Kazuchika Okada vs. Marty Scurll
*A little long. But they told a pretty strong story throughout.At the time of this writing, I had made it no secret that I was not sold on Kazuchika Okada as a draw in the US. Clearly, I was wrong. He had the entire crowd in the palm of his and Scurll’s hands for basically the entirety of this contest and it was one that I think both raised Scurll’s standing in the world of wrestling and confirmed what many people already feel about Okada. That being said, it’s a better match if you chop off five to eight minutes from it. (***½)
Young Bucks/Kota Ibushi vs. Bandido/Fenix/Rey Mysterio
*Clearly much shorter than it was probably supposed to be, they packed a ton of action into these almost twelve minutes. I’d have been curious to see what was possible with a full run time but with Rey already gone (he had just resigned with the WWE), there would be no chance to run this back. I think it was a good way to send everyone home happy and get all the marquee moments in, but overall it just ends up being a spotfest fluff match rather than anything that’ll be strongly remembered as standing out down the road. (***½)
THE FINAL REACTION
There is a lot to get through here. As you guys saw above, the totality of both Zero Hour and All In run almost five hours. While not all of that is well spent, there is more than enough to sink your teeth into here, even if you wouldn’t classify yourself as a traditional ‘Independent Wrestling’ fan. There are a couple of real good spotfests if you liked the ECW/WCW luchador/cruiserweight style. There’s a tremendous call-back to the old NWA days with how Nick Aldis vs. Cody plays out. There is a interesting take on the old ‘hardcore’ styles that both ECW and the WWF used to enjoy presenting in Janela vs the ‘Hangman’. You even get the chance to see the celebrities that get trotted out for the big shows in places like the WWE and Impact Wrestling. Does it all work? No. But a good majority of it does. As I said, it’s almost five hours. But by and large, it’s five hours well spent. Call it an 8.5 and while there is room for improvement (as with everything), a very strong start for Cody and the Bucks as promoters.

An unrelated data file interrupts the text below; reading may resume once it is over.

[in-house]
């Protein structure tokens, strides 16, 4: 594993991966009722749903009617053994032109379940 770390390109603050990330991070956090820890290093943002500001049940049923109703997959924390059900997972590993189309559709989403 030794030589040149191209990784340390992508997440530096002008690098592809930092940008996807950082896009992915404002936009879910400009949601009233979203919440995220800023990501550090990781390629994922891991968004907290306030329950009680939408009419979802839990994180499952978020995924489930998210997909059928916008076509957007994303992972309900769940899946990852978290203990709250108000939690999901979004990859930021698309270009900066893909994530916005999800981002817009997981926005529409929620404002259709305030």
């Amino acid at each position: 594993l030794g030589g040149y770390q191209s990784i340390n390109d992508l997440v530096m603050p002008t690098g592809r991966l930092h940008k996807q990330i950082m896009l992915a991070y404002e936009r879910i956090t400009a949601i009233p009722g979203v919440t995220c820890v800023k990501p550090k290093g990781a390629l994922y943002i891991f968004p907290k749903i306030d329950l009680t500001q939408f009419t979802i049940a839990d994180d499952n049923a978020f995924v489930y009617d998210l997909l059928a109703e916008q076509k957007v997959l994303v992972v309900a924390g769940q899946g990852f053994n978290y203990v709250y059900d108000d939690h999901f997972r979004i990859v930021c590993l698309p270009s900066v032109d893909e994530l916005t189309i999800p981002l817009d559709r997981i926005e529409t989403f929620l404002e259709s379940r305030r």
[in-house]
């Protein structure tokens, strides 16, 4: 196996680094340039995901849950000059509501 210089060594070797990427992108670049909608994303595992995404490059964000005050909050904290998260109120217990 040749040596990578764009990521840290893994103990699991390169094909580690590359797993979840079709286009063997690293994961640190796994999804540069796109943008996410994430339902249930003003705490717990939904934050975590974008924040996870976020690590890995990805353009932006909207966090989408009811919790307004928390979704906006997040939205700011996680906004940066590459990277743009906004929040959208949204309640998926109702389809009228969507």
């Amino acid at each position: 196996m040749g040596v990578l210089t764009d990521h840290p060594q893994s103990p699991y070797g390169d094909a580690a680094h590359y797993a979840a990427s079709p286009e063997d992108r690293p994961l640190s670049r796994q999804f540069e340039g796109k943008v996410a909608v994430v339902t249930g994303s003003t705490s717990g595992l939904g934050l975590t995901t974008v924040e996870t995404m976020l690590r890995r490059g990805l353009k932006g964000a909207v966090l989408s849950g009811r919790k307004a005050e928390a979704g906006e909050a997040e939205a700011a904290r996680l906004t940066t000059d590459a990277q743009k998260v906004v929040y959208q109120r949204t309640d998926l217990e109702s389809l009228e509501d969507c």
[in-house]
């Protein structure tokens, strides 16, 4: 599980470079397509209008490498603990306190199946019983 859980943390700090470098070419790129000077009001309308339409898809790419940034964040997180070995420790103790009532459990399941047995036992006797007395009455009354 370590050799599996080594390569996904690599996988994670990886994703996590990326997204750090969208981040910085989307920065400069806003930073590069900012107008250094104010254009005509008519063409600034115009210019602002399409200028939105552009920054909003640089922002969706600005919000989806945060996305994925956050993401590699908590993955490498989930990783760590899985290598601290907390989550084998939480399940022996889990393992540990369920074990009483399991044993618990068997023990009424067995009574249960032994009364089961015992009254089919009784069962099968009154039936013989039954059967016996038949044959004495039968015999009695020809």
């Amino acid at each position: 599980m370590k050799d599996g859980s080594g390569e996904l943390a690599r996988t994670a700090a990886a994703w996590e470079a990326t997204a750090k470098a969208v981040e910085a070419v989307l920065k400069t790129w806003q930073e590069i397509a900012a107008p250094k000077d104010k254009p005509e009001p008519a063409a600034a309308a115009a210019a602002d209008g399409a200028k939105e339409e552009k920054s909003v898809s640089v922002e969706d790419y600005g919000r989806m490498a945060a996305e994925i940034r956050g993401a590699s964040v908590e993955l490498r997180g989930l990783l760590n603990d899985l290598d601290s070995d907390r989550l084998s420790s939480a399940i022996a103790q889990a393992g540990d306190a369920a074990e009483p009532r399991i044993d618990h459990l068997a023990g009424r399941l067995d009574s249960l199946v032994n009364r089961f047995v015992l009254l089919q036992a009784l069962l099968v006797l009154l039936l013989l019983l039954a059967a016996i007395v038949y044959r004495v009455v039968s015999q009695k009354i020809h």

Best Match/Moment: I’ll go moment here and go with the obvious of Cody getting to hold the same NWA title his father did in what was an NWA stronghold town. It’s cool to see the torch passed like this.
Worst Match/Moment: The fact that the main event with arguably six of the best wrestlers in the world at the time ends up getting the second shortest amount of time.
Overall Show Score: 8.5/10
MVP: I’m going to give this one to Cody, both for the role he played as a producer/agent for the show as well as the performance in the match with Aldis as well. A good night for young Mr. Runnels.
And that wraps up the first of the ‘retro’ look backs at previous ‘What I Watched’ reviews. When I return, I will be coming back with ECW’s Guilty as Charged 1999, the first pay-per-view of the last year of the 1900s. Following that, I know the WWF’s Royal Rumble 1999 is on the list. I’d imagine I’ll get to WCW’s Souled Out 1999 and when I do return to the Indies, promotions like IWA-MS, CHIKARA, Freelance, BEYOND, WWR and so many others are within my potentially planned scope. Hope to see you down the road and may you all enjoy quality time with those you care. See you next time and thanks for reading, everyone.